The History of FCC Accreditation

Story By: Frank Lopez, Rampage Reporter

In its 101-year-old history, Fresno City College has gone through numerous accreditation reviews and with the exception of the 2006 warning, the college has had no problems.
The college opened its doors to the Central Valley as Fresno Junior College on Sept. 12 1910 with 20 students and eight faculty members, but did not receive its accreditation until 1957.
Charles L. McLane, first president of the college, said his goals included impressing “upon students and the public at large the fact that serious work of distinctive college standards is being undertaken.”
FCC conducted its first institutional self-study in 1957, and at that time, the leaders of the college identified student success as their main goal. In the fall of 1957, the college had 2,832 students and 9,000 books in the library. The school focused on expanding the library and increasing its book collection to 25,000 within five years.
In 1988, the visiting accreditation team recommended six improvements for FCC, including addressing access to the library stacks for disabled students; implementing a philosophy and mission for the community services program; seeking a resolution to the demolition or refurbishing of the Old Administration Building; considering a study of student retention rates; reinstating the feelings of certificated and classified ownership of the master plan, and implementing a comprehensive research and evaluation report which is data based and which addressed all college programs and activities.
Partly in response to the recommendations, in 1991, the State Center Community College District board of trustees adopted the 1991-1996 master plan.  SCCCD went through a 10 month planning process which involved all segments of district personnel as well as the community at large, established 30 goals that were designed to guide the district during that period in its mission of providing comprehensive and innovative education programs.
By the fall of 1992, 18,608 students were attending FCC. In that same year, the Futures Committee was formed to prepare a paper on areas of strategic opportunities for the school. The committee consisted of representatives from the college faculty, student body, classified staff and administration working together to reach consensus on issues facing the college in coming years.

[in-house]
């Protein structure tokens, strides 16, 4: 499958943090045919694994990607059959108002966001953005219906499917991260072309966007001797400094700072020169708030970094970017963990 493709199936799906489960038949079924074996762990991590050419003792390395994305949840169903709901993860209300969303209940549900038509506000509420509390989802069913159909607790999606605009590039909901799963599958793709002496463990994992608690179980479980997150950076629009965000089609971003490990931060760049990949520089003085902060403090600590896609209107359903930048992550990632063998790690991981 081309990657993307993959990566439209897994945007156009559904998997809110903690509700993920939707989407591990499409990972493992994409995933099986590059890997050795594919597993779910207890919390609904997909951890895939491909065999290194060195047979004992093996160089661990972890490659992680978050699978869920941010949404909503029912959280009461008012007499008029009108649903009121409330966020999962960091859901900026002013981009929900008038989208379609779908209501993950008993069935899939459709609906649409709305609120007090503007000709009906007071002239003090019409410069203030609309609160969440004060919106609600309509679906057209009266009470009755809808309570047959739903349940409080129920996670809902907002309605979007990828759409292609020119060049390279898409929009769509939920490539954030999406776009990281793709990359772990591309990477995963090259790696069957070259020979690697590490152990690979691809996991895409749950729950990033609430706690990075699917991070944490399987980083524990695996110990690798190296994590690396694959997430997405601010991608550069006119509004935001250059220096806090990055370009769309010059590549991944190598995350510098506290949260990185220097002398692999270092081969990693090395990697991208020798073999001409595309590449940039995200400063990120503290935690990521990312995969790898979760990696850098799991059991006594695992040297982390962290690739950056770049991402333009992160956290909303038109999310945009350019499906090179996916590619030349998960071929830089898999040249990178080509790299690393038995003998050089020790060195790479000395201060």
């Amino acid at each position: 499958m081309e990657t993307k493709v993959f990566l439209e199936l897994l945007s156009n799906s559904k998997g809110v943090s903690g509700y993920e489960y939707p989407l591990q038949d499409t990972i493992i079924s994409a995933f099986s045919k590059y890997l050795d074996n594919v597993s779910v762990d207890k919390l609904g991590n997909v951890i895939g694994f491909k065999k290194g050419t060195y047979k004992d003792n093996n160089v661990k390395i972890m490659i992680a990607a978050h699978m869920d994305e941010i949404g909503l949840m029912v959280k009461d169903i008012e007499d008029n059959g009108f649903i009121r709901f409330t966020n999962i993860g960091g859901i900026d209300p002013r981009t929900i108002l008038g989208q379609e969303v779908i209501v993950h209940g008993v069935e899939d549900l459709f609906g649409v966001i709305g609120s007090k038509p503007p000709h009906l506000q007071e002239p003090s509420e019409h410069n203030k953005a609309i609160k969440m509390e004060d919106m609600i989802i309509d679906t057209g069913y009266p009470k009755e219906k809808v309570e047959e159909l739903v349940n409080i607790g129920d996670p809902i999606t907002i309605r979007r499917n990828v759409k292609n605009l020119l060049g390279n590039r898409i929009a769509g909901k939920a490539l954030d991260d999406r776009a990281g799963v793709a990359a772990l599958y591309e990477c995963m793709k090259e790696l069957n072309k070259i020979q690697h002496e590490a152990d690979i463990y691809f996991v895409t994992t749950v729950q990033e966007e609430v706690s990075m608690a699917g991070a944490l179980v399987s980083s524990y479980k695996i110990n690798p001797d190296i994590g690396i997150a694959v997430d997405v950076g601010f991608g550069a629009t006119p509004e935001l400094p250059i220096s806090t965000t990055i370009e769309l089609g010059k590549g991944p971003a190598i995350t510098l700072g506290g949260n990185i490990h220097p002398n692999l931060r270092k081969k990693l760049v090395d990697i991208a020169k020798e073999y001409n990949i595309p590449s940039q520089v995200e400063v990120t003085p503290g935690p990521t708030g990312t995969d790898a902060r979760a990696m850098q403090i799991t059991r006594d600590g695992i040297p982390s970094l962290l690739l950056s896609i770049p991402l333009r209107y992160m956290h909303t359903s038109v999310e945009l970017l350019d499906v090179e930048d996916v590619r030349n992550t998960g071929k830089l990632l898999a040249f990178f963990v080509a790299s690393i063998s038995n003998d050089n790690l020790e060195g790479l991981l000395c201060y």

In 1992 the Student Success Task Force was also formed to improve the use of college data plans to expand the learning resources facilities. When the accreditation report was released in 1994, FCC was commended for the groups that were formed to help with planning and response to the issues facing the school.
It was recommended that the college continue with its implementations of strategic planning and to expand its learning resource centers and continue the use of the Library Automation System which had started in 1986.
In 2000, with a population of over 20,000 students, FCC went through another accreditation cycle. The accreditation team commended the school for developing its first mission statement and its strategic planning and recommended that FCC continue the implementation of the planning process that integrates budgeting, program review, strategic planning and staff development.
The accreditation team recommended that the college articulate its plan for distance education and technology and to coordinate it with staff development, resource allocation and staff support to ensure effective implementation for students.  It was also recommended that the college address the deficiencies in the currency, quality and depth of the library’s materials collection.
Following the 2005 accreditation cycle, the college received a warning for having not adequately addressed all of the recommendations from the previous accreditation report.  The accreditation team recommended that FCC implement participatory governance, program review, planning, evaluations, distance education, technology plan, and library resources. Within a year, FCC’s warning was lifted.
California community colleges are now in the 2011-2016 accreditation cycle. Compared to other colleges of similar size, FCC has similar accreditation reports. FCC’s interim president, Tony Cantu, said, “We’re in the mix.  There is normally around 15 to 25 percent of community colleges in California that are on sanctions for a variety of reasons.”
The prevalent recommendations for FCC have mostly remained the same during its accreditation history. They have included strategic planning and development, technology planning, distance education, program reviews and evaluations, and library resources.
Cantu said he is sure that the accreditation report from this cycle will be favorable for FCC.
“We’ve implemented and we addressed all of the recommendations that they [accreditation team] made last time. We’ve got our governance process in place,” Cantu said. “We’ve got a planning process that is evolving and working very well. We’ve got some gaps in the process but we’ve identified those gaps, and we are working on them.”